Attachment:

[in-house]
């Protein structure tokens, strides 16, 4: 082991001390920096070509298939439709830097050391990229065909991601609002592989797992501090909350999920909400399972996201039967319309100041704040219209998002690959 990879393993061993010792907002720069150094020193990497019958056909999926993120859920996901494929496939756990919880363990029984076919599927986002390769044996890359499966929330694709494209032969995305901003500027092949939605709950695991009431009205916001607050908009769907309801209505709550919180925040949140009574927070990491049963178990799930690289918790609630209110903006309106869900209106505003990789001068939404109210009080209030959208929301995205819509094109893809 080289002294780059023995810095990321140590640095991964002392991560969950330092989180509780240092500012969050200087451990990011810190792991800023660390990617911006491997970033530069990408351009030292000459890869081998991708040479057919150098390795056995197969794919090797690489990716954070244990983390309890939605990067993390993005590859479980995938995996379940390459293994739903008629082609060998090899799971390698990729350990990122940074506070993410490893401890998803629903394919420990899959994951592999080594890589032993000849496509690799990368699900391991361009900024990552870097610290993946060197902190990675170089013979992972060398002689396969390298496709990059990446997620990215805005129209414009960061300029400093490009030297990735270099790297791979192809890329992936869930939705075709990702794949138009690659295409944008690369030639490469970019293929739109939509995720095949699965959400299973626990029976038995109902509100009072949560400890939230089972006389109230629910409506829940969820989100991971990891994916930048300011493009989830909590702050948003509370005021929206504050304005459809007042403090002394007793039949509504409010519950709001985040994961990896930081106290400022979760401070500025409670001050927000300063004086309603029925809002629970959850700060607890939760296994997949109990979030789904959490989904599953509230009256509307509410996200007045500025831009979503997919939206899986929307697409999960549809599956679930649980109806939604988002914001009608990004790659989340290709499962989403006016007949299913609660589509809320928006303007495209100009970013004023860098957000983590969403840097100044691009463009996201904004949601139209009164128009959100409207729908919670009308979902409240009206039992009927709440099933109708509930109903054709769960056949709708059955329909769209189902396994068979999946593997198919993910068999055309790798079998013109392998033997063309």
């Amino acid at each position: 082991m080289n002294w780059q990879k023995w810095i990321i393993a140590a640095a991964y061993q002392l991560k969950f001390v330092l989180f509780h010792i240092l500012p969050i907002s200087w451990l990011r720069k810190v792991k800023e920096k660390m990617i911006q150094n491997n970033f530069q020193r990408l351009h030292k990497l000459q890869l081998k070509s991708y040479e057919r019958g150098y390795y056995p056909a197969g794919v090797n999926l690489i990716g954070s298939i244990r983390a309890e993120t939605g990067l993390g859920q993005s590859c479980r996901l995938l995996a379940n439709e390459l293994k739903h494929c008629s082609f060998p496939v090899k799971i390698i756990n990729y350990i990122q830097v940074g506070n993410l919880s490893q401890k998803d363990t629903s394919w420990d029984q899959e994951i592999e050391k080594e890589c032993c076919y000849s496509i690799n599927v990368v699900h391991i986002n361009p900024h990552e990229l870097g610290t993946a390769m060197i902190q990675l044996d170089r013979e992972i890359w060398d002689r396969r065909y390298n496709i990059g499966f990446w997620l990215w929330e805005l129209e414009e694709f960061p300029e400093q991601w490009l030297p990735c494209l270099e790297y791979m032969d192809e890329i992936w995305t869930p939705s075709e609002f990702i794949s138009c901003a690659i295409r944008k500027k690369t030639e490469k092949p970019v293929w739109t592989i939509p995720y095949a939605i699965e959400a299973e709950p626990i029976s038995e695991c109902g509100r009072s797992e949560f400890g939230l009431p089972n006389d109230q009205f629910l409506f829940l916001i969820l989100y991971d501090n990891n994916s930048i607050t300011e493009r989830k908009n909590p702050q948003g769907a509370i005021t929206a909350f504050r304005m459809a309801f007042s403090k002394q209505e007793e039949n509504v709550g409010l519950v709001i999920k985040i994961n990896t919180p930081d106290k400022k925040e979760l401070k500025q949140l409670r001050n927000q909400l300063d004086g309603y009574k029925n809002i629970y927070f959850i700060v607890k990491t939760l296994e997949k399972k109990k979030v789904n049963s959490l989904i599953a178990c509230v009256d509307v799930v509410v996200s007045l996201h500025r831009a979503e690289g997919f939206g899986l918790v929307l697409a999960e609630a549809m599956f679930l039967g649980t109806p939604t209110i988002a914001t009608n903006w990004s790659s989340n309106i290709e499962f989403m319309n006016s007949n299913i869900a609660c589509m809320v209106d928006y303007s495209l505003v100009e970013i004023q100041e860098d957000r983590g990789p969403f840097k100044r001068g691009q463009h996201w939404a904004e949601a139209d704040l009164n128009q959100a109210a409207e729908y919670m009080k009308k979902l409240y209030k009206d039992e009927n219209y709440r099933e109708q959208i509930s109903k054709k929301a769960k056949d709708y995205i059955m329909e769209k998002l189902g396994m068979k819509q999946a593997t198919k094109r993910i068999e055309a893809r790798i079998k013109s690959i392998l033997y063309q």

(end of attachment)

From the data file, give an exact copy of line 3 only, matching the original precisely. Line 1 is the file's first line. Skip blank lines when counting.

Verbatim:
């Amino acid at each position: 082991m080289n002294w780059q990879k023995w810095i990321i393993a140590a640095a991964y061993q002392l991560k969950f001390v330092l989180f509780h010792i240092l500012p969050i907002s200087w451990l990011r720069k810190v792991k800023e920096k660390m990617i911006q150094n491997n970033f530069q020193r990408l351009h030292k990497l000459q890869l081998k070509s991708y040479e057919r019958g150098y390795y056995p056909a197969g794919v090797n999926l690489i990716g954070s298939i244990r983390a309890e993120t939605g990067l993390g859920q993005s590859c479980r996901l995938l995996a379940n439709e390459l293994k739903h494929c008629s082609f060998p496939v090899k799971i390698i756990n990729y350990i990122q830097v940074g506070n993410l919880s490893q401890k998803d363990t629903s394919w420990d029984q899959e994951i592999e050391k080594e890589c032993c076919y000849s496509i690799n599927v990368v699900h391991i986002n361009p900024h990552e990229l870097g610290t993946a390769m060197i902190q990675l044996d170089r013979e992972i890359w060398d002689r396969r065909y390298n496709i990059g499966f990446w997620l990215w929330e805005l129209e414009e694709f960061p300029e400093q991601w490009l030297p990735c494209l270099e790297y791979m032969d192809e890329i992936w995305t869930p939705s075709e609002f990702i794949s138009c901003a690659i295409r944008k500027k690369t030639e490469k092949p970019v293929w739109t592989i939509p995720y095949a939605i699965e959400a299973e709950p626990i029976s038995e695991c109902g509100r009072s797992e949560f400890g939230l009431p089972n006389d109230q009205f629910l409506f829940l916001i969820l989100y991971d501090n990891n994916s930048i607050t300011e493009r989830k908009n909590p702050q948003g769907a509370i005021t929206a909350f504050r304005m459809a309801f007042s403090k002394q209505e007793e039949n509504v709550g409010l519950v709001i999920k985040i994961n990896t919180p930081d106290k400022k925040e979760l401070k500025q949140l409670r001050n927000q909400l300063d004086g309603y009574k029925n809002i629970y927070f959850i700060v607890k990491t939760l296994e997949k399972k109990k979030v789904n049963s959490l989904i599953a178990c509230v009256d509307v799930v509410v996200s007045l996201h500025r831009a979503e690289g997919f939206g899986l918790v929307l697409a999960e609630a549809m599956f679930l039967g649980t109806p939604t209110i988002a914001t009608n903006w990004s790659s989340n309106i290709e499962f989403m319309n006016s007949n299913i869900a609660c589509m809320v209106d928006y303007s495209l505003v100009e970013i004023q100041e860098d957000r983590g990789p969403f840097k100044r001068g691009q463009h996201w939404a904004e949601a139209d704040l009164n128009q959100a109210a409207e729908y919670m009080k009308k979902l409240y209030k009206d039992e009927n219209y709440r099933e109708q959208i509930s109903k054709k929301a769960k056949d709708y995205i059955m329909e769209k998002l189902g396994m068979k819509q999946a593997t198919k094109r993910i068999e055309a893809r790798i079998k013109s690959i392998l033997y063309q």